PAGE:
[arin-ppml] Q1 - ARIN address transfer policy: why the triggerdate?
Jay Sudowski - Handy Networks LLC
jay at handynetworks.com
Fri Jun 20 14:21:10 EDT 2008
For those of you who don't think a rational transfer policy is
necessary, please consider the following:
1. In the real world, many people do not view ARIN postively. Business
people (CEO types) who run companies that require portable IP space view
ARIN as overly punative, prohibitive gatekeepers to a important resource
that they need access to. Technicians in that have to deal with ARIN
infrequently for initial IP allocations, additional allocations, etc
hold ARIN in the same light. Due to this, if it often easier, far less
stressful, and far less expensive in time/opportunity cost to "purchase"
IP space or hire someone to interact with ARIN for you. Put simply and
bluntly, ARIN is a pain in the ass to deal with.
2. I have been aware of people have been buying, selling and using
subterfuge to obtain IP allocations for as long as I have been been in
the industry (the past 8 years). Some examples:
2a. Three companies merge into one. For many months after they merged,
they continued to interact with ARIN as separate entities, obtaining far
more IP allocations than they would have been able to as a single
entity. Even today, this single entity (which has now recently merged
again), interacts with ARIN using two separate, but related entity names
and two separate ORG IDs.
2b. Every month I run into people who are willing to sell me their /18,
/19, /20 for a fee. It is my understanding that such transactions are
usually structured so that other [usually worthless] assets or an entire
shell entity are included in the sale to pass ARIN scrutiny.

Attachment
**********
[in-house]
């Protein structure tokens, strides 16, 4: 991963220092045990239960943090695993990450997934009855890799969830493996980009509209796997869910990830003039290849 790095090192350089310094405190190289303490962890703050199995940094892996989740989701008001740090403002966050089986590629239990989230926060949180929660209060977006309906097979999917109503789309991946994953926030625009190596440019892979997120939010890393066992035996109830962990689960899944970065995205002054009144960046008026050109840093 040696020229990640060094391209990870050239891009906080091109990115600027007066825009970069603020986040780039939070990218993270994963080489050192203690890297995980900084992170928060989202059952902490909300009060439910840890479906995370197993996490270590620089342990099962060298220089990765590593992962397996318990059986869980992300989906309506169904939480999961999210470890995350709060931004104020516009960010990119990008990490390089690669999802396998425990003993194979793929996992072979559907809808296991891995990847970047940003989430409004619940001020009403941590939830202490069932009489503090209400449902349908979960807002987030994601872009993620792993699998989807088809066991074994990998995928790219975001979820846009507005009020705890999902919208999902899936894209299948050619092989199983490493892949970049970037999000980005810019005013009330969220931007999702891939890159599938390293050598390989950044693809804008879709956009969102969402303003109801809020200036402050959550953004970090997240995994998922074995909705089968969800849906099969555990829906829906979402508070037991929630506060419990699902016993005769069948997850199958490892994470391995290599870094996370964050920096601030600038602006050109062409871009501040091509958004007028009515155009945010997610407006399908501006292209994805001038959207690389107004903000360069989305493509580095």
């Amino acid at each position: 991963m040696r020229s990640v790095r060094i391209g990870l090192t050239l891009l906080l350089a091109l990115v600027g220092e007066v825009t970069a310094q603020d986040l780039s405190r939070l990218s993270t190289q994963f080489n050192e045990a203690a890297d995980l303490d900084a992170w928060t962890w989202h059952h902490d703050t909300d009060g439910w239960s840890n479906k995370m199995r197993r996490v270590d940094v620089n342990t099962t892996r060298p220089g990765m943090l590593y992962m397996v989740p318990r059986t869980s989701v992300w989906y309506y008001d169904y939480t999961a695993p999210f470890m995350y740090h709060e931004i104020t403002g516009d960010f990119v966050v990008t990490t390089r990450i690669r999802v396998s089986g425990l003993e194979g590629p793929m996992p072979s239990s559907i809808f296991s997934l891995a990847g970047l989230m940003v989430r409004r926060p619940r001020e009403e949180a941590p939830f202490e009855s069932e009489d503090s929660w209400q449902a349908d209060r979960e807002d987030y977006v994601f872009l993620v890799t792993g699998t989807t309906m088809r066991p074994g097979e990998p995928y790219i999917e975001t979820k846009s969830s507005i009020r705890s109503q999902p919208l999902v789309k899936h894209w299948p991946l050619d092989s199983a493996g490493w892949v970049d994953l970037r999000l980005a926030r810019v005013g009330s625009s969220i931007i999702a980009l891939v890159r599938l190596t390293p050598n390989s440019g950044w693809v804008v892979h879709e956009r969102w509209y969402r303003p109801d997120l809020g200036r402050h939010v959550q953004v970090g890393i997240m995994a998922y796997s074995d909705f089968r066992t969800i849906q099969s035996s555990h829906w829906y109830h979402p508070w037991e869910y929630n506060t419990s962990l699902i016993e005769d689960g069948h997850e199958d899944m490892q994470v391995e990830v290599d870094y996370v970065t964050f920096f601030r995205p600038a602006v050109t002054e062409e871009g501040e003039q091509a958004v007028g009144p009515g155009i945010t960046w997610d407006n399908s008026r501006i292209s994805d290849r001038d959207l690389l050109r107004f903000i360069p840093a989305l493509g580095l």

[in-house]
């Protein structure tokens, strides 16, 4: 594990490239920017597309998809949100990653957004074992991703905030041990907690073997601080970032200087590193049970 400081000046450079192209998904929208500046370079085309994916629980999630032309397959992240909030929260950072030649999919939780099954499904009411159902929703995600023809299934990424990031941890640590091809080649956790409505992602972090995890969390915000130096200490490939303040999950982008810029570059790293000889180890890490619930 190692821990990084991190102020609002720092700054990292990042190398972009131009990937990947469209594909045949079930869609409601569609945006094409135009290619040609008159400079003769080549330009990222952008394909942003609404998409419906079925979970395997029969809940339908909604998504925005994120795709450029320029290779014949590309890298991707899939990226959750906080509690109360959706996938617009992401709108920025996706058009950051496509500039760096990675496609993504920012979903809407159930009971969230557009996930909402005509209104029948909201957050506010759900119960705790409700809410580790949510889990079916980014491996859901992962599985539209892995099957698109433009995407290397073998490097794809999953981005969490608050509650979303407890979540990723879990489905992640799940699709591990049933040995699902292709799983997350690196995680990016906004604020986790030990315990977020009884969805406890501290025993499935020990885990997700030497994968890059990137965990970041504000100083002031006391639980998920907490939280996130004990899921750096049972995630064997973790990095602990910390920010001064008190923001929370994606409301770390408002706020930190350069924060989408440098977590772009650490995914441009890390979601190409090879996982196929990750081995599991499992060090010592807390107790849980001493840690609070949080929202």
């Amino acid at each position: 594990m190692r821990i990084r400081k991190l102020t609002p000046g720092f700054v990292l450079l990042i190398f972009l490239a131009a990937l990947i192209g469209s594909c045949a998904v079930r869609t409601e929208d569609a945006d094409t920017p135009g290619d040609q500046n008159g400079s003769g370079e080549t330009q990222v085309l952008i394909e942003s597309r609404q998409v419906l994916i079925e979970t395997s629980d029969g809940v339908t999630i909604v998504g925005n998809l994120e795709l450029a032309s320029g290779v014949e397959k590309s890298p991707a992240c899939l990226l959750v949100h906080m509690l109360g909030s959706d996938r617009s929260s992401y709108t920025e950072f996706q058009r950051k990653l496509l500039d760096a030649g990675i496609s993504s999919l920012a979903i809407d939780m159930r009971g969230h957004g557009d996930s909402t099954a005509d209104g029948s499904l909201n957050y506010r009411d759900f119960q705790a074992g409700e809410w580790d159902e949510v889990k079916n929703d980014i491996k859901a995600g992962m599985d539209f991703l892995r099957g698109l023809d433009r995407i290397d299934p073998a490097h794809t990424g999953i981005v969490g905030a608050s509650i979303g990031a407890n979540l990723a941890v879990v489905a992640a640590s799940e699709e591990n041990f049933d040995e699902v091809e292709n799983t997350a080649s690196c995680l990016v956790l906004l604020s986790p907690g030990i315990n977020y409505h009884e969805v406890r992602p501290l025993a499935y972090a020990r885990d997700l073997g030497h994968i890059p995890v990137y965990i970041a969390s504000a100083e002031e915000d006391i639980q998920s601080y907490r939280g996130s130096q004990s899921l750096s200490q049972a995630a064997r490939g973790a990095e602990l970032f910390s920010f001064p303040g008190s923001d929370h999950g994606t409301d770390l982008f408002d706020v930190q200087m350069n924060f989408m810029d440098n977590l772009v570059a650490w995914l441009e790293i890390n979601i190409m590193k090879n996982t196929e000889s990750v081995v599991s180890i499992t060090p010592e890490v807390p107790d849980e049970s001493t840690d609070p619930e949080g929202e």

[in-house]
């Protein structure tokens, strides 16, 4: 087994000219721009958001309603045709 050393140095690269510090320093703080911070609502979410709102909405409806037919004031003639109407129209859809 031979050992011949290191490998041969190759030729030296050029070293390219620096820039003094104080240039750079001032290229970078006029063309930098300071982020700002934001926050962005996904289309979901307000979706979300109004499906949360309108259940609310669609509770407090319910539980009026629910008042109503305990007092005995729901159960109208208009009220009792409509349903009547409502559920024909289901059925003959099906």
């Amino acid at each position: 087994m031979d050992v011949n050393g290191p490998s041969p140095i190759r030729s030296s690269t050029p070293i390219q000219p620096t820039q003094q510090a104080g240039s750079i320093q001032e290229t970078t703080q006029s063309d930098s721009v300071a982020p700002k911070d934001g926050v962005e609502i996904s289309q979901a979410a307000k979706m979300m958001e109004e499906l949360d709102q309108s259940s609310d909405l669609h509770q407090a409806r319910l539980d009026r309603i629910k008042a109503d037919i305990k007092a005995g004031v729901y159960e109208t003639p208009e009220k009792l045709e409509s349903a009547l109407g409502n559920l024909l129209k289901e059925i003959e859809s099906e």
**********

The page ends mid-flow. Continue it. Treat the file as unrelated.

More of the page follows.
2c. For a time, I did work for an entity that had previous bad blood
with ARIN (see point 1) and managed to obtain 3 /18s on the after
market. From what I gather, this is not all that unusual.
2d. There are consultants out there who, for a fee, guarantee you will
get an IP allocation from ARIN. They are able to accomplish because
they control a large amount of IP space for entities that they work for,
and they SWIP out space from those entities to the entity paying them
for the direct allocation. Bogus data is submitted to ARIN, the SWIP'd
space supports the bogus allocation, and the allocation is granted.
2e. ARIN members continue to report IP usage by customers that have long
since left their network, inflating their actual need and utilization
percentages, allowing them to obtain unneccesary allocations from ARIN.
For those of you who want to maintain the status quo, think about the
above and then think about how the bad actors will multiply once IPv4
becomes truly scarce. It's one thing to be idealistic, it's another to
be ignorant about what's happening _today_ and what will happen _in the
The academics on this list can continue to disucss the parallels between
IPv4 depletion and Ivory, if there will even be a market for IP space,
etc. Meanwhile, people operating in the real world, will do what they
have to do to put food on their table and gas in their cars. As such,
they will continue to do what they are doing today [see 2a-e] and will
do so with increasing frequncy and neccessity as IP depletion becomes
The choice should be to either create a framework that attemps to
define, regulate and bring some transparency an IP allocation
trading/transfer market or simply come to the realization that the
existing IP address marketplace, which exists in the hidden corners of
the Internet, will continue to function and evolve as depletion comes
closer and closer to reality.